This video is from HBO’s Real Time with Bill Maher, broadcast Jan 14, 2011, via Mediaite.

With reporting by Stephen C. Webster.

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  • Anonymous

    I could say the same to you about cattle paddocks if you truly believe that “morals” develop in a vacuum and that the Judeo Christian worldview, moral system and values had no influence on our system of laws and morals and constitution. That view flies in the face of the facts and history. I said that Western Civilization was formed and informed by the Judeo Christian ethic, morals and worldview. Other civilizations/societies have different moral systems and ethics and worldviews. All societies, throughout history have had a moral system and a religion, some which destroyed them. Not all morals that develop out of “social interaction” are good for liberty, life and the pursuit of happiness.
    Muslims have a system of laws called Sharia and a worldview that is inimical to ours and was developed out of hatred. Unless you believe in what they do you are an infidel and subject to forced conversion and slavery or immediate death.
    There is no tolerance of other views and religions in Islam. Our country was colonized by Christians of many sects; they wanted above all to escape the state religions and state religious dictates of England and France and Spain et al. Our nation was founded on the worldview, laws and values of Christianity, as was all of Western Europe, that which had escaped an/or recovered from the Muslim wars to convert the world to Islam. Islam is still out to crush us and the whole world, if you have been paying attention to what the Muslim clerics have been saying.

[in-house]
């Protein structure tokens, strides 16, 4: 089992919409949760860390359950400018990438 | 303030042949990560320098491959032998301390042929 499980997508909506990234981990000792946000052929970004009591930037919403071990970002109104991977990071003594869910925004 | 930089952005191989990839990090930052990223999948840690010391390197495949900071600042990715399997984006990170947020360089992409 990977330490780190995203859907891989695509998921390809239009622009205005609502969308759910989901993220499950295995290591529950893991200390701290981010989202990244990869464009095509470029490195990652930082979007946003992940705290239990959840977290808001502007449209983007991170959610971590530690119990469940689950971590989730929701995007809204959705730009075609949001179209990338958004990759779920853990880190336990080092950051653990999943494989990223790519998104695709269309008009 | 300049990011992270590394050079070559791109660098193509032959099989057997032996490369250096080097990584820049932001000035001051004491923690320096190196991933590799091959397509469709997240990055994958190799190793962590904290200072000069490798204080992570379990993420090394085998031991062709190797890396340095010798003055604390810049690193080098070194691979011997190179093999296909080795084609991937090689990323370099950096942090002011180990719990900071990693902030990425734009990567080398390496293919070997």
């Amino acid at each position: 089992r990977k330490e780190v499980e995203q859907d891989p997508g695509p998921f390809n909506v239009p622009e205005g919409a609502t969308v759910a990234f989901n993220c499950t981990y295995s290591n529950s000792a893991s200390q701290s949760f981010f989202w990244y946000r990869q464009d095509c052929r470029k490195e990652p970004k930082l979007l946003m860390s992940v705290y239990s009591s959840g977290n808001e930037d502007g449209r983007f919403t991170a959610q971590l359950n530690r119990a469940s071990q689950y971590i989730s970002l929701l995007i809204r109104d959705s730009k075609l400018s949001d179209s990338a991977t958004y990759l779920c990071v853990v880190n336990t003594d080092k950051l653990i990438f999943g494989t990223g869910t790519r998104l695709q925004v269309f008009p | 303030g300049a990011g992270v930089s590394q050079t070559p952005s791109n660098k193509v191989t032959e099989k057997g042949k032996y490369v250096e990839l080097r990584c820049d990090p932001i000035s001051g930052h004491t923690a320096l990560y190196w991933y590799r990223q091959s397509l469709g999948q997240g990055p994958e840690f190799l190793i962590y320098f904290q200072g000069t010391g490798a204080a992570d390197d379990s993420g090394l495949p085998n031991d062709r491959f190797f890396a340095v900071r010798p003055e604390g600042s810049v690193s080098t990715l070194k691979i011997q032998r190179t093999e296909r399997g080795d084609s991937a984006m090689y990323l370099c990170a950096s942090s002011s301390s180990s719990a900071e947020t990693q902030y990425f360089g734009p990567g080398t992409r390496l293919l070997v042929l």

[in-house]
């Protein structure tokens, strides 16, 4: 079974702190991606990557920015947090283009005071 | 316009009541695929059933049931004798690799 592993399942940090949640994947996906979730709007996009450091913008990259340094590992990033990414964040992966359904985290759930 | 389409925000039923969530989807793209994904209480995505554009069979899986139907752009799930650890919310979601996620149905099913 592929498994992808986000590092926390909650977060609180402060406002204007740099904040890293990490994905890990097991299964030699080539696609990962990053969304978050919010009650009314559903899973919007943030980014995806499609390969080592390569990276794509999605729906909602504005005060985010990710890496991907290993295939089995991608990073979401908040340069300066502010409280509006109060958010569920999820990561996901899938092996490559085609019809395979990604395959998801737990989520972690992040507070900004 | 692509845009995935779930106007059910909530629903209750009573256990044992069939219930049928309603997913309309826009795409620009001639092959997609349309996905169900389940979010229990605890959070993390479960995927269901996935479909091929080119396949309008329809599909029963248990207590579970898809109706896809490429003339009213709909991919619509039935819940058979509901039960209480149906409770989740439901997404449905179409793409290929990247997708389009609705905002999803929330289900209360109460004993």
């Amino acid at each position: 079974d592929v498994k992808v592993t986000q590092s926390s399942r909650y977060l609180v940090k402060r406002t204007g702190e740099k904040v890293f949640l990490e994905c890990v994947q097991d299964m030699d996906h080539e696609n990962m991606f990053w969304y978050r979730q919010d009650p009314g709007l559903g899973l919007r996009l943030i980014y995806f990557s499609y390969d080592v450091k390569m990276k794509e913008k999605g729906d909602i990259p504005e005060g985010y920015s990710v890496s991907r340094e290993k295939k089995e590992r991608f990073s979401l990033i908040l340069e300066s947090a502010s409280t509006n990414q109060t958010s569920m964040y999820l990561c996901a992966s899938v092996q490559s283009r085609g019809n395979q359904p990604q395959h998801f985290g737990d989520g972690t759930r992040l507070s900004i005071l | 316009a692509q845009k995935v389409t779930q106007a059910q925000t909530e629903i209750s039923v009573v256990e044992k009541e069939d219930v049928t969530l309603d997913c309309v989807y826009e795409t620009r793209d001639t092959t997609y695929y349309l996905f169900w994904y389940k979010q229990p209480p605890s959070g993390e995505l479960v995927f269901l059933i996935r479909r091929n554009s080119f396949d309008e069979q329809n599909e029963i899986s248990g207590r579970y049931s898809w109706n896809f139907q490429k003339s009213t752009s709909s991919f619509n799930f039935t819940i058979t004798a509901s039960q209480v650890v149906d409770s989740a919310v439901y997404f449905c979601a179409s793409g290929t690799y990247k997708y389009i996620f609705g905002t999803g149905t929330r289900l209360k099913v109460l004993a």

You remind me of what Churchill said of a particularly obtuse political rival. I paraphrase “You sometimes trip over the truth by accident, but pick yourself up and continue on as though nothing happened.”

  • Anonymous

    “These men were exceptional, they had to be because history necessitated it so….” History necessitated???? Is history a god? How anthropomorphic. Did history necessitate Karl Marx? He greatly affected history. How about Jesus, Moses, Abraham? How about Stalin, Lenin, Mao? John Locke, Calvin, Luther?

  • Anonymous

    “I could say the same to you about cattle paddocks if you truly believe that ‘morals’ develop in a vacuum…”

    No, you couldn’t, because if that were the whole, sole truth, then your own religious beliefs, morals and quirks, and those of every other religion on Earth, would also have to had to develop in that very same vacuum. What vacuum are you even talking about?

    “Not all morals that develop out of “social interaction” are good for liberty, life and the pursuit of happiness.”

    True, but not all morals born of religion are good for liberty, life and the pursuit of happiness, either. Which only proves my point that religion wasn’t directly responsible for all of society’s morals. Those views may have contributed to the final morality, but it didn’t create or invent morality and cannot claim total authorship.